He also loves browsing for antiques. Ingeburg Ravestijn—one of the 70 dealers with shops on Nieuwe Spiegelstraat—sells 18th- and 19th-century silver, objets, and glass, as well as sparkling chandeliers with long tapered candles. Ravestijn calls her approach "table couture."
Another of Bartlett's favorites is a restaurant that doesn't even have tables. At the Supper Club, in an out-of-the-way alley near the Royal Palace, guests ring a bell and are ushered up a short flight of stairs into a cavernous loftlike space. Lining both sides of the rectangular room are cushioned banquettes (think 75-foot-long oversize beds) scattered with silver platters and candelabra. At one end of the room is a DJ spinning dance and world music, while the other end is dominated by an open kitchen. Guests kick off their shoes, prop themselves up with pillows, and order from the menu. One night a tarot card reader may be working the room; another evening, a 20-foot column of televisions becomes a video installation. "The Supper Club could never exist in the U.S.," Bartlett says. "It would become too trendy too quickly, and then it would be finished."
As strongly as he feels about the Supper Club, Bartlett does like restaurants that are somewhat more traditional. Lof, which means "praise," is popular with Amsterdam's young and hip. It has exposed brick walls and a menu that changes nightly. Just across the street is a sparkling lunch spot called New Deli. The impeccably modern interior, by local architect Ronald Hooft, is all clean white lines, plate-glass windows, and light polished woods. Then there's Café Restaurant Amsterdam, in an enormous former water-pumping station on the outskirts of town. The soaring space holds more than 300 diners, with a terrace overlooking a canal. Gigantic machinery is still in place, while the high-tech spotlights that hang from the ceiling come from a local soccer stadium.
When Bartlett turns his attention to sightseeing, he heads straight for the aptly named Museumplein, the neighborhood where Amsterdam's three leading museums are found. The Rijksmuseum, an imposing 19th-century neo-Gothic and Dutch Renaissance structure, has the world's most important collection of works by Dutch masters, including Rembrandt's Nightwatch and Vermeer's Woman in Blue Reading a Letter. (Bartlett wryly notes that the strong, simple frames could have come from the Calvin Klein home collection.) Down the block is the Van Gogh Museum, whose pristine Gerrit Rietveld building has just reopened after a two-year renovation. And Bartlett goes to the modern Stedelijk Museum, next door, especially for paintings by Mondrian (and the well-stocked bookstore).
But Bartlett insists on finding a balance between the high and the low, the old and the new. "Those two posters sum up Amsterdam for me," he says, pointing out an announcement for a Van Dyck exhibition abutting an aggressively abstract ad. "There's a lot of juxtaposition here that I love—and it's very natural. You walk down the street and there'll be some kid wearing the latest slasher fashions, with a face straight out of a Rembrandt portrait."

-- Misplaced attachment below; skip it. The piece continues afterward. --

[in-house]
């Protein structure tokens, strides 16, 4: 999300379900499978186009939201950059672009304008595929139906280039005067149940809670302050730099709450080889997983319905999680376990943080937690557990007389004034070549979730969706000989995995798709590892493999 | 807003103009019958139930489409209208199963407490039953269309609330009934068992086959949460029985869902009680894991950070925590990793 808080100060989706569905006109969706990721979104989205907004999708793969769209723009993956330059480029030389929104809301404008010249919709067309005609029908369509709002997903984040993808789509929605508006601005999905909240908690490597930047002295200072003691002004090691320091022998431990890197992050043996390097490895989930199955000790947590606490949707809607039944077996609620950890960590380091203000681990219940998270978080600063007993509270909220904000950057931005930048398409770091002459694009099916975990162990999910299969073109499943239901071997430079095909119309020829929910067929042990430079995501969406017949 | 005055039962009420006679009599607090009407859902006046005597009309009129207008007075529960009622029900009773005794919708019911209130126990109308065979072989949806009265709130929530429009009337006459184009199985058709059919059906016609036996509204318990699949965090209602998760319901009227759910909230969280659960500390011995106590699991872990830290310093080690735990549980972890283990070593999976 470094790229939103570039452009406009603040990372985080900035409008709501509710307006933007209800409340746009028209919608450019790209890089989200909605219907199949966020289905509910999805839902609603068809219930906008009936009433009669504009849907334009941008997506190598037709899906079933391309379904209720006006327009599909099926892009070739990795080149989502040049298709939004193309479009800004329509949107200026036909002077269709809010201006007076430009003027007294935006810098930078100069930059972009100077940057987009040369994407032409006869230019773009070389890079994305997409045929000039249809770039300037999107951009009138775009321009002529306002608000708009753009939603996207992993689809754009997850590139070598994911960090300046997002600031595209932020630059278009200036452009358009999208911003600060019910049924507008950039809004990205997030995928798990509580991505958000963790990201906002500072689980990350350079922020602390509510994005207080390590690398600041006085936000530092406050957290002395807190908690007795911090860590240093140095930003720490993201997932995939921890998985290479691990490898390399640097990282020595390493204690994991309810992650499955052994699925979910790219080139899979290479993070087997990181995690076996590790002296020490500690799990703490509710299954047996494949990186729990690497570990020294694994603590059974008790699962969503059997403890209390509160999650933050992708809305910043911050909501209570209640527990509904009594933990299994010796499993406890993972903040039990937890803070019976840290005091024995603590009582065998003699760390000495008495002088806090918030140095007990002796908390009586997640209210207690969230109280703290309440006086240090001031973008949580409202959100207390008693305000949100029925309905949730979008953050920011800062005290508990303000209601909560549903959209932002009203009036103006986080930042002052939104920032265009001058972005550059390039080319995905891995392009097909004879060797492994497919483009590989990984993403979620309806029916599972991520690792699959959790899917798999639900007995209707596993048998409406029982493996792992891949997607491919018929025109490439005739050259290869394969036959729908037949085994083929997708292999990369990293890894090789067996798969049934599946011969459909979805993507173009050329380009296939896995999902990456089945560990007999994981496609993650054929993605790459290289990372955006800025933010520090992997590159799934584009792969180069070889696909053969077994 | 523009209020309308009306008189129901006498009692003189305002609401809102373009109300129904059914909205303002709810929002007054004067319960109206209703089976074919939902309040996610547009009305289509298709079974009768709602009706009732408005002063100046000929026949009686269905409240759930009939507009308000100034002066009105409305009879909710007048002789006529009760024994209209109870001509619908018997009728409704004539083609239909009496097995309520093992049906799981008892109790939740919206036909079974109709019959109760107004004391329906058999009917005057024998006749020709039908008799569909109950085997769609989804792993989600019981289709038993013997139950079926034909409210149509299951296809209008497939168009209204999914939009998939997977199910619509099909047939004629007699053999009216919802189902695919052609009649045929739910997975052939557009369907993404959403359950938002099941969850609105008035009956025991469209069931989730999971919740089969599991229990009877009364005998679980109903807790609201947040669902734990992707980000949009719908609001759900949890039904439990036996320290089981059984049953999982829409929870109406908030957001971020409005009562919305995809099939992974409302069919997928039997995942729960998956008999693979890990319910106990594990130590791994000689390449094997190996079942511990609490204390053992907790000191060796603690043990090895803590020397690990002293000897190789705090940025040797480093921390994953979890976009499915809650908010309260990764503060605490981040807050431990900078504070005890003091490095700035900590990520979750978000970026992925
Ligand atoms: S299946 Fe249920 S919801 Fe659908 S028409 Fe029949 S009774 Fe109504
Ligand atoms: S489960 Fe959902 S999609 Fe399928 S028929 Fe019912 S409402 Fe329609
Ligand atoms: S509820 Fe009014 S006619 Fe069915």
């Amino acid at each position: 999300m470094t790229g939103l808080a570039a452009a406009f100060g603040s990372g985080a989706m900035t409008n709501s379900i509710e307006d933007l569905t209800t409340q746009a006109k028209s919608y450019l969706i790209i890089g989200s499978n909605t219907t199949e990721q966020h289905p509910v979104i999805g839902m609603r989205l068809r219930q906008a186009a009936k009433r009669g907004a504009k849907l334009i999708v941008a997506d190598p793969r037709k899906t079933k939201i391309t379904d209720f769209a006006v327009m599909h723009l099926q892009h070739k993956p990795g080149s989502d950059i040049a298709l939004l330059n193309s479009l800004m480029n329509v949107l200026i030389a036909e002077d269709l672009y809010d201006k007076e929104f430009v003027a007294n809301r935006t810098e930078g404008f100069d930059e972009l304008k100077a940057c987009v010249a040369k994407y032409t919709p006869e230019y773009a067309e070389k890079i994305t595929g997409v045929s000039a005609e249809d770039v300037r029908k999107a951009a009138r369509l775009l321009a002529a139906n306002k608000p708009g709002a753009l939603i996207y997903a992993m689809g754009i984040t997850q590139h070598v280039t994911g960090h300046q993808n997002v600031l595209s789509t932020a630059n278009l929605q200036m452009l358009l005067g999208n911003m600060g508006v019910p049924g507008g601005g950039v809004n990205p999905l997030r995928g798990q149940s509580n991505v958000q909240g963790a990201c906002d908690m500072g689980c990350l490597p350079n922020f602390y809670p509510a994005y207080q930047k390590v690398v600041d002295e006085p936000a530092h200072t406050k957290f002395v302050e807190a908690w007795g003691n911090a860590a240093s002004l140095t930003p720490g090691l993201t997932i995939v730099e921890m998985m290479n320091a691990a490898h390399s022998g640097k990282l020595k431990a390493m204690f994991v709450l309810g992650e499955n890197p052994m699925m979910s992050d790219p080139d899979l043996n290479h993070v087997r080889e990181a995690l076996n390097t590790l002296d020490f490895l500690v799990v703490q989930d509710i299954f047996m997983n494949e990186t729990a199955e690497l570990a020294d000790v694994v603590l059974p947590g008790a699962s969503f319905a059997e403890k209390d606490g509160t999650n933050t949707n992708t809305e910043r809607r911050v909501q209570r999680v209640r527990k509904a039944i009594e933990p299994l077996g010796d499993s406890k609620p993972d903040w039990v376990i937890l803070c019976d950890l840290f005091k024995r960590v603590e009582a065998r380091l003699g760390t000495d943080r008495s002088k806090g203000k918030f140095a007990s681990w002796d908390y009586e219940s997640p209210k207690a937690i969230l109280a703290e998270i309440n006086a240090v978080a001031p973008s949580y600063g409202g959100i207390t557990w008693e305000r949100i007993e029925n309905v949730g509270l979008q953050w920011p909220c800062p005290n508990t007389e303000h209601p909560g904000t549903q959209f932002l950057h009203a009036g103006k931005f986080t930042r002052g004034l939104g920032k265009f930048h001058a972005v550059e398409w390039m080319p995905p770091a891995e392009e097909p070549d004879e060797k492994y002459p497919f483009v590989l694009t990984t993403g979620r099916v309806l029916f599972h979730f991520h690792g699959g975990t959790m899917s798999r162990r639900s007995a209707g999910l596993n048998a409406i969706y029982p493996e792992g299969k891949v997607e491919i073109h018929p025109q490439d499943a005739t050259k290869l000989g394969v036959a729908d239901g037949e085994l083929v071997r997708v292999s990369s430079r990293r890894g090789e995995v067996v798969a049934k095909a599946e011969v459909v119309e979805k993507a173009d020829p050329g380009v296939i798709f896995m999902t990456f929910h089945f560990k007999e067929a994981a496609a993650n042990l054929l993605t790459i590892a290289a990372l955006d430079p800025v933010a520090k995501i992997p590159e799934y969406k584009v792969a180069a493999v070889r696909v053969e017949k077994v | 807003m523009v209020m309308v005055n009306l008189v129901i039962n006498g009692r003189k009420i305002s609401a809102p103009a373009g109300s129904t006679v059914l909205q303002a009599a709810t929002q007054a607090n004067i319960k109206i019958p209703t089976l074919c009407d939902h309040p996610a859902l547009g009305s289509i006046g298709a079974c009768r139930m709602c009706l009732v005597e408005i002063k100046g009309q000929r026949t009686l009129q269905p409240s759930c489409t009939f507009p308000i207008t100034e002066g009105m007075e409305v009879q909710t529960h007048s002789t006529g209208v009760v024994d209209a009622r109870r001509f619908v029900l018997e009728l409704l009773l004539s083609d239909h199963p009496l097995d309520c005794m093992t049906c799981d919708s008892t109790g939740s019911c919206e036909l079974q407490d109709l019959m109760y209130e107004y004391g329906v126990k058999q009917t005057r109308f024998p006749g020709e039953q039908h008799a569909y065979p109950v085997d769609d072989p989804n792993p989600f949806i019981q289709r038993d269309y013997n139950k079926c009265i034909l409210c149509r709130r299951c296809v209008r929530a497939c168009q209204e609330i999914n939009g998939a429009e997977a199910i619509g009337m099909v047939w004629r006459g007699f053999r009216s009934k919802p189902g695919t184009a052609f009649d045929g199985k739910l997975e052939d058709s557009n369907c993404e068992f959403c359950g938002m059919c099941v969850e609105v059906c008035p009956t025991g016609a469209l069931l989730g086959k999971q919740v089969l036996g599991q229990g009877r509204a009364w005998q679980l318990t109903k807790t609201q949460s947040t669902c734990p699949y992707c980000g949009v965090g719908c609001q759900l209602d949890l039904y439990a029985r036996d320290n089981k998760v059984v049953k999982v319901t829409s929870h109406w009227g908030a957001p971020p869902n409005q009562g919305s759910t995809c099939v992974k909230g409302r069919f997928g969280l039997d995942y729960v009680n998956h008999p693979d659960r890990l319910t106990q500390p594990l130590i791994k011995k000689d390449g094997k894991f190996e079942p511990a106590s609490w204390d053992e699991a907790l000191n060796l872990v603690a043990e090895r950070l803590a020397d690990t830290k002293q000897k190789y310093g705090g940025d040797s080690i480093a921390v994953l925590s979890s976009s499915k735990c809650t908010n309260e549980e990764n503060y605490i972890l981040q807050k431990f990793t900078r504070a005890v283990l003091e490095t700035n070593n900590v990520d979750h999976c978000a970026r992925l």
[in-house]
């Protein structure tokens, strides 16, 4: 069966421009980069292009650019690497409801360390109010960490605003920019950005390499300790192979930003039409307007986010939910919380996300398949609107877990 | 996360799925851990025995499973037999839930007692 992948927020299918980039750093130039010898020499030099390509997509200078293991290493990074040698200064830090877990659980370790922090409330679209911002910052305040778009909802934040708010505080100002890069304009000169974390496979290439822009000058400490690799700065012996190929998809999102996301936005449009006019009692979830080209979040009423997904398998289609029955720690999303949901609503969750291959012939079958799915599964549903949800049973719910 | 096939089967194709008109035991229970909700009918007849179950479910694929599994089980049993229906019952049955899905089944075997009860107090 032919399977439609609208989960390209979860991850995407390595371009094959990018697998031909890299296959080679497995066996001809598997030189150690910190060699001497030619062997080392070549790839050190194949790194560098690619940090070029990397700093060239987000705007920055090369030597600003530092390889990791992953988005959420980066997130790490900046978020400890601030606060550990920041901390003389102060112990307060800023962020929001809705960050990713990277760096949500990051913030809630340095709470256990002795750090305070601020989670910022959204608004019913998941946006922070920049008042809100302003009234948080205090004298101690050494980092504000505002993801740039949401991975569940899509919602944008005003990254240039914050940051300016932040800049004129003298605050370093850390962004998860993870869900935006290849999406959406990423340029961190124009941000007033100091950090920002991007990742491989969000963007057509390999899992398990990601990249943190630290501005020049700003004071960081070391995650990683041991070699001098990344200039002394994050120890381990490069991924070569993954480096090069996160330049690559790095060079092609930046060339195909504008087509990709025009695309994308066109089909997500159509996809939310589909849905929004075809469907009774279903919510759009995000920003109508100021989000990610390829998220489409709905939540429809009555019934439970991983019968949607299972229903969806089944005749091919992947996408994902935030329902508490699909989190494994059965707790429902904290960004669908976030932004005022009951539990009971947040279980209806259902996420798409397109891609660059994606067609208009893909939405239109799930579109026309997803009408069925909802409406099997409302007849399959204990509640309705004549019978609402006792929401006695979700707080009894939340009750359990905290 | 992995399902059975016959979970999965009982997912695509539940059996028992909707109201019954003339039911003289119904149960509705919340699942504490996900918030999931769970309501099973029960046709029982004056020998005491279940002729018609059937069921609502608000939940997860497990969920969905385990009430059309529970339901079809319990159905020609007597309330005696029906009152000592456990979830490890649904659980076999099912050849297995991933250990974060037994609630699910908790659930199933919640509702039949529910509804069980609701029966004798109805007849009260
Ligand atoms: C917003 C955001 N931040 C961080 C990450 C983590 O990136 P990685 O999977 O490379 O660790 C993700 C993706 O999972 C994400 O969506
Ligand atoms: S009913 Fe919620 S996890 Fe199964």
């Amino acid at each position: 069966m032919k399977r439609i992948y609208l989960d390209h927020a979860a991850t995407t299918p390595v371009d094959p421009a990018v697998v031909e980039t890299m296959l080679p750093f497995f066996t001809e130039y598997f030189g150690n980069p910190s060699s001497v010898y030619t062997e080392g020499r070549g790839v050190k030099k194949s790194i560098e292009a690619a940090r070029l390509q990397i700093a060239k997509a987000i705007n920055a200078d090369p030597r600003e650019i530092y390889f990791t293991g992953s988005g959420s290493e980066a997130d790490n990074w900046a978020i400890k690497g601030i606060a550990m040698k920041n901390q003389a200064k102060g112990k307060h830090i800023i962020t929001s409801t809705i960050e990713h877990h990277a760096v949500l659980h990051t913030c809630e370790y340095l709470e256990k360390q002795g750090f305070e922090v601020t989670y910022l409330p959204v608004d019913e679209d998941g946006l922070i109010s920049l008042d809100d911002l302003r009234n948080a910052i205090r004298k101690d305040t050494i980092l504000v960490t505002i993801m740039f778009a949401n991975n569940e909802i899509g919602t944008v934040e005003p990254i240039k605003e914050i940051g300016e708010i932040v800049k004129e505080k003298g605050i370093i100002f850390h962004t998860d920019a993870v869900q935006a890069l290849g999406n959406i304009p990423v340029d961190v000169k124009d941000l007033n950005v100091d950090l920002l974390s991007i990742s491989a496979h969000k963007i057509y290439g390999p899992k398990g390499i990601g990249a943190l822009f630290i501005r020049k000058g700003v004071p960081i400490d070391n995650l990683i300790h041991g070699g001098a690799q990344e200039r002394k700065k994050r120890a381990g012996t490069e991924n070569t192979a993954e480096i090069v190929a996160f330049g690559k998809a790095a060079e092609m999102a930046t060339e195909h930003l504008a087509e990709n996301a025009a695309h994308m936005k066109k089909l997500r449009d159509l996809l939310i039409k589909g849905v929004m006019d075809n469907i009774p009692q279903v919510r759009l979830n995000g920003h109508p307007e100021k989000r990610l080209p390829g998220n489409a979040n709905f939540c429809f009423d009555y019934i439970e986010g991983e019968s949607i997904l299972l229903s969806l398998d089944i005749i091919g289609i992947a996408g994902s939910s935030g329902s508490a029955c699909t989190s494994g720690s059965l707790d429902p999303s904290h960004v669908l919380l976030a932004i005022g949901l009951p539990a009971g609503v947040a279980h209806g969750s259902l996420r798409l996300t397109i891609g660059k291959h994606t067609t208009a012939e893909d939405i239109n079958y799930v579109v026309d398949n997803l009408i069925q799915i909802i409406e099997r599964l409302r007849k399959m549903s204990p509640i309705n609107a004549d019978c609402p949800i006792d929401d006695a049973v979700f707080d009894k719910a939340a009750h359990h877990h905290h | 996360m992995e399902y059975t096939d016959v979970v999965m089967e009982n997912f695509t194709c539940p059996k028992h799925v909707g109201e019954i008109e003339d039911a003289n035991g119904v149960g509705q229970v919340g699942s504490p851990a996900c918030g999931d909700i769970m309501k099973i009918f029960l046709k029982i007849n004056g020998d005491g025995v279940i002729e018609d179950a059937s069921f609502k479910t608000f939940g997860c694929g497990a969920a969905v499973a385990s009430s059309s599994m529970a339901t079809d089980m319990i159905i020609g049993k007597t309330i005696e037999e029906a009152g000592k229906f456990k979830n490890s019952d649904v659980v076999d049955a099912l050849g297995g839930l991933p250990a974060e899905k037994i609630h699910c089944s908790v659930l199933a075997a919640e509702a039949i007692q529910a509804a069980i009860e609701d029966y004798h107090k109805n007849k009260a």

As for how best to discover the city, Bartlett suggests doing as the natives do and riding a bike. (Amsterdam is home to 720,000 people and 400,000 bikes.) "That way," he says, "you really get to appreciate the scale of Amsterdam." But the designer is also a fan of the touristy canal boats. "Looking at the buildings from the canals changes everything completely—you feel like you're seeing the city the way it was meant to be seen."
Ultimately, Bartlett is convinced that laid-back Amsterdam deserves a laid-back approach. "In Paris or London, there's the one restaurant you have to be at, the one new exhibit you have to see. But here there isn't any one trendy or happening place, so you don't feel that pressure. It's not about having an agenda.
"Unlike London or Paris," he continues, "life in this city is not about being seen. It's about seeing."
Amstel Intercontinental 1 Prof. Tulpplein; 31-20/622-6060, fax 31-20/622-5808; doubles from $406.
Blakes Amsterdam 384 Keizersgracht; 31-20/530-2010, fax 31-20/530-2030; doubles from $263.
Sheraton Hotel Pulitzer 315-331 Prinsengracht; 31-20/523-5235, 31-20/626-2646; doubles from $280.
SHOPS AND SERVICES
Antiquariaat 383 Singel; 31-20/622-0461.
Architectura & Natura 22 Leliegracht; 31-20/623-6186.
Athenaeum Boekhandel 14-16 Spui; 31-20/622-6248.
Binderij de Zon 1 Reestraat; 31-20/627-2213.
Binnenhuis 3-5 Huidenstraat; 31-20/638-2957.
Egidius 334 Nieuwezijds Voorburgwal; 31-20/624-3929.
Frozen Fountain 629 Prinsengracht; 31-20/622-9375.
Ingeburg Ravestijn 57 Nieuwe Spiegelstraat; 31-20/625-7720.
Pied À Terre 393 Singel; 31-20/627-4455.
A Bigger Splash 26-30 Looiersgracht; 31-20/624-8404.
Torch 94 Lauriergracht; 31-20/626-0284.
Van Ravenstein 359 Keizersgracht; 31-20/639-0067.
Zipper 7 Huidenstraat; 31-20/623-7302.
Café Restaurant Amsterdam 6 Watertorenplein; 31-20/682-2666; dinner for two $48.
In de Waag 4 Nieuwmarkt; 31-20/422-7772; dinner for two $67.
Lof 62 Haarlemmerstraat; 31-20/620-2997; dinner for two $52.
New Deli 73 Haarlemmerstraat; 31-20/626-2755; lunch for two $24.
Supper Club 21 Jonge Roelensteeg; 31-20/638-0513; dinner for two $91.
Rijksmuseum 42 Stadhouderskade; 31-20/674-7000.
Stedelijk Museum 13 Paulus Potterstraat; 31-20/573-2737.
Van Gogh Museum 7 Paulus Potterstraat; 31-20/570-5200.